Susan Smith has worked as an editor and writer in the technology industry for over 16 years. As an editor she has been responsible for the launch of a number of technology trade publications, both in print and online. Currently, Susan is the Editor of GISCafe and AECCafe, as well as those sites’ … More »
“Everything is geospatial” – Report from Autodesk University 2012
December 3rd, 2012 by Susan Smith
It is heartening to hear that “everything is geospatial” from Autodesk this year and I for one wanted to hear how that could be.
In an interview with Terry Bennett, senior industy program manager, civil engineering and planning, AEC Solutions Division, at Autodesk University 2012 this past week, Bennett spoke on how geospatial in all Autodesk’s architectural tools now in response to the critical need for infrastructure repair and retrofit in the U.S.
“We have two problems to solve: one is we have $53 billion worth of infrastructure that has to be repaired and we have to change the way we deliver infrastructure projects. Infrastructure are built 1.5 times because of the quality take-offs and various miscommunications, said Bennett. “If we do it this way we’ll never be able to catch up. Now we are rethinking infrastructure as we cannot destroy roads, water plants, etc. because each structure involves another dependent structure.”
Now modeling for mistakes is taking place in centimeters not meters. These structures are hugely complex and in tight spaces. “We are trying to solve multiple 3D problems simulataneously,” said Bennett. “To manage this we can use the Cloud to run multiple simulations. We can choreograph all the design virtually before execution.”
Globally infrastructure is picking up, he said. There is $24 trillion sitting with private investors and only 1% of that is invested in infrastructure. There is still the challenge of explaining the need for investment in infrastructure to governments and municipalities.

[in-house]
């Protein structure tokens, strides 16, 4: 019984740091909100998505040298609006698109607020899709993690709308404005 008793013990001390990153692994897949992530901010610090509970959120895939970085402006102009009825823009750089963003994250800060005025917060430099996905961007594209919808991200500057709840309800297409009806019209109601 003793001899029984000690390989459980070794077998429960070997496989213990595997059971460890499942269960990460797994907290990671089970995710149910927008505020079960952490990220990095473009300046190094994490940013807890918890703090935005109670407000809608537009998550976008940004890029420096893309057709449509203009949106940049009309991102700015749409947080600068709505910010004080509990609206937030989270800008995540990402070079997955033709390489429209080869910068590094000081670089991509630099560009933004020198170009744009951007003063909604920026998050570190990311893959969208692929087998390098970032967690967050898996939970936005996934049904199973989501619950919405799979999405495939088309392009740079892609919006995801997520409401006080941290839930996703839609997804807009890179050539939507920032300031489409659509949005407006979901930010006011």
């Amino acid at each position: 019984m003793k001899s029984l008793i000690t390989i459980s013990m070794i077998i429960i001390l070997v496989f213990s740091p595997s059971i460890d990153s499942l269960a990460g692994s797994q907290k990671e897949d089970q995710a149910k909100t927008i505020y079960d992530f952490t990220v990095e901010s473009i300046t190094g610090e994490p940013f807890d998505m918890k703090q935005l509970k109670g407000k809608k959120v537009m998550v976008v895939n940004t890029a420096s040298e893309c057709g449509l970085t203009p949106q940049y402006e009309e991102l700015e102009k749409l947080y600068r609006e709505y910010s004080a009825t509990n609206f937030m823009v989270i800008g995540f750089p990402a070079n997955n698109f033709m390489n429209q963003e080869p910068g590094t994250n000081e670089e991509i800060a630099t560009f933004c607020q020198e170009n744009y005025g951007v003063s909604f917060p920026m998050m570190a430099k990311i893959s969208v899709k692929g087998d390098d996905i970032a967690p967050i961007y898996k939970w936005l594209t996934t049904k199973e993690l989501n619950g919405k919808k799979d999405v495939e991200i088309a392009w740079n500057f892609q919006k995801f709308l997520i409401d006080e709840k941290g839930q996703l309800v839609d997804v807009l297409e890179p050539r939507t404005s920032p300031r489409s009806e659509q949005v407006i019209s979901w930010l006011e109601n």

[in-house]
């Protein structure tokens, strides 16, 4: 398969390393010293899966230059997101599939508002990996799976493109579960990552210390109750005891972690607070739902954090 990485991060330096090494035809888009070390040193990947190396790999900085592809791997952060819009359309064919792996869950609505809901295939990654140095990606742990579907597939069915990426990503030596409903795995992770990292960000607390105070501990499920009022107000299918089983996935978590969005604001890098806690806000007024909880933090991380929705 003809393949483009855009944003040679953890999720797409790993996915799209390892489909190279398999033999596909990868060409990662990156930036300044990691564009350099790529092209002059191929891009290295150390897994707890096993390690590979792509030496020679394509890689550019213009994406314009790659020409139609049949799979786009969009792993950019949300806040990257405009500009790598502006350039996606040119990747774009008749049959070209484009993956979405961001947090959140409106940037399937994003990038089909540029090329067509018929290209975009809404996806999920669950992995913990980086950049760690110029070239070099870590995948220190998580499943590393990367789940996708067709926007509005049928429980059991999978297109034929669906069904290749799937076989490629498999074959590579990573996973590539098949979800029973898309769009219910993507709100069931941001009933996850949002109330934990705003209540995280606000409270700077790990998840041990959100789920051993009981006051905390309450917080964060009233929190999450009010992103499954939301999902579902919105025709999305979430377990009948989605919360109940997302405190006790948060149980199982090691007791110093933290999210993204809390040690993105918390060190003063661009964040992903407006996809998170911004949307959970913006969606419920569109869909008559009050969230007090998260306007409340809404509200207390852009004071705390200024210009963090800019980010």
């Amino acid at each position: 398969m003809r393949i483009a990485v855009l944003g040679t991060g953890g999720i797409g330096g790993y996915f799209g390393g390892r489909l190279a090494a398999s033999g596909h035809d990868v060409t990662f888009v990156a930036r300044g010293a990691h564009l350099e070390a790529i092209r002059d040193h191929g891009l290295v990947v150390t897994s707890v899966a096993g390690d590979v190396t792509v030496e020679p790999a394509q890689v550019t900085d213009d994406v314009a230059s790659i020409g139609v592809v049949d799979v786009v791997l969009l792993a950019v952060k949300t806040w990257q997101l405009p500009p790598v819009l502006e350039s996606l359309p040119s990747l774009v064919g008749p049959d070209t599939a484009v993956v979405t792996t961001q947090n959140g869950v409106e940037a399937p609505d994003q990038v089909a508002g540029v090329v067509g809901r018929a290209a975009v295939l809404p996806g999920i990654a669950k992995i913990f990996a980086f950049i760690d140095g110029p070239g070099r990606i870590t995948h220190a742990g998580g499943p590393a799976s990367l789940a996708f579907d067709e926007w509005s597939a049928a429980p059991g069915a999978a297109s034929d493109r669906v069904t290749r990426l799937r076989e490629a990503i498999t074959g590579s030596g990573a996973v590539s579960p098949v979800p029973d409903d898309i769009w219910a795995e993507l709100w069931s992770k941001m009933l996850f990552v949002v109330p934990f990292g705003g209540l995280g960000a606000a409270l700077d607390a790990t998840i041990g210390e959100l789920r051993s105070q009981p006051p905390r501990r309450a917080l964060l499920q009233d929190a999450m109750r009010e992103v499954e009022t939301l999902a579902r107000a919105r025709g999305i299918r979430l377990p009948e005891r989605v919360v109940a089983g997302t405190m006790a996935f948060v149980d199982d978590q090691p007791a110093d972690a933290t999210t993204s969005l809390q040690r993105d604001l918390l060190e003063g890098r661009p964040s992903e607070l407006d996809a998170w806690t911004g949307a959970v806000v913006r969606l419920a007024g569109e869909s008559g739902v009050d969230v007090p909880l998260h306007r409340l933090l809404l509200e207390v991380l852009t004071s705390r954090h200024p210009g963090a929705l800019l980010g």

“In the past, infrastructure processes were inflexible,” Bennett pointed out. “Now we can access information in real time with mobile and other ways, saving months in work. The third party company, Skanska, said iPad users save 9.1 hours per week per user.”
Removing process barriers will make a big difference to productivity. What is most needed in infrastructure differs regionally. Roads in Singapore, for example, are a big focus currently. U.S. cities are developing standards. Map 21 is making 3D modeling simulation for incremental funding.
Obviously utilities are interdependent on each other and transportation engineers must understand the relationship of water/wastewater and gas to the roads.
Water is the biggest issue at the moment. In the U.S. alone, $17.7 trillion is needed for water/wastewater systems and $8 trillion for roads.
“Washington D.C. has resiliency as far as recognizing that attacks on existing infrastructure will create enormous disasters, whether natural or unnatural,” said Bennett.
“Everything is geospatial,” Bennett continued. “It’s in the architectural tools now too. They are designed holistically. All tools understand location. All can be simulated and visualized. There is less a need for GIS but more need for geospatial vizualization, relationships and geolocation.”
The partnership penned last week between TopCon and Autodesk seeks to allow products within Autodesk’s design and construction software portfolio for BIM to more efficiently interact with Topcon’s on-site field positioning hardware. This collaboration is designed to allow building and civil infrastructure construction customers to form a tighter, more seamless workflow that will increase on-site worker productivity, enhance field safety, and improve quality control.
Envision sustainable infrastructure rating system a joint collaboration between the Zofnass Program for Sustainable Infrastructure at the Harvard University Graduate School of Design and the Institute for Sustainable Infrastructure, provides a holistic framework for evaluating and rating the community, environmental, and economic benefits of all types and sizes of infrastructure projects. It evaluates, grades, and gives recognition to infrastructure projects that use transformational, collaborative approaches to assess the sustainability indicators over the course of the project’s life cycle.